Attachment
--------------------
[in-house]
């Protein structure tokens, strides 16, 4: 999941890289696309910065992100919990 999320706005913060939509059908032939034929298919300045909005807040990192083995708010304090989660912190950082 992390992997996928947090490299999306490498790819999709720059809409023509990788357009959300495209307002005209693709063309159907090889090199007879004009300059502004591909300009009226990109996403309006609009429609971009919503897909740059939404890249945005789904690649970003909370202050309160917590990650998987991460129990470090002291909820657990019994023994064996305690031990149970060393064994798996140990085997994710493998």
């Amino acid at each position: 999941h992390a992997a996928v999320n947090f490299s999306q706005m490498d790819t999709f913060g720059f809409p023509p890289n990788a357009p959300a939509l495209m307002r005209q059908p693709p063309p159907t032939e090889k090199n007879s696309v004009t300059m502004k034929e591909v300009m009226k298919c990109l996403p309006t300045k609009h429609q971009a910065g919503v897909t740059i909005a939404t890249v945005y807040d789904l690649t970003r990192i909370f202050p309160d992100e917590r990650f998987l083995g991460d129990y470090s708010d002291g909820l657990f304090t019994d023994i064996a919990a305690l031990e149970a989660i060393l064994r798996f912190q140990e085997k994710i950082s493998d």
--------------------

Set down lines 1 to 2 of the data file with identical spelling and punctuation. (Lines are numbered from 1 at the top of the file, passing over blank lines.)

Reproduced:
[in-house]
């Protein structure tokens, strides 16, 4: 999941890289696309910065992100919990 999320706005913060939509059908032939034929298919300045909005807040990192083995708010304090989660912190950082 992390992997996928947090490299999306490498790819999709720059809409023509990788357009959300495209307002005209693709063309159907090889090199007879004009300059502004591909300009009226990109996403309006609009429609971009919503897909740059939404890249945005789904690649970003909370202050309160917590990650998987991460129990470090002291909820657990019994023994064996305690031990149970060393064994798996140990085997994710493998």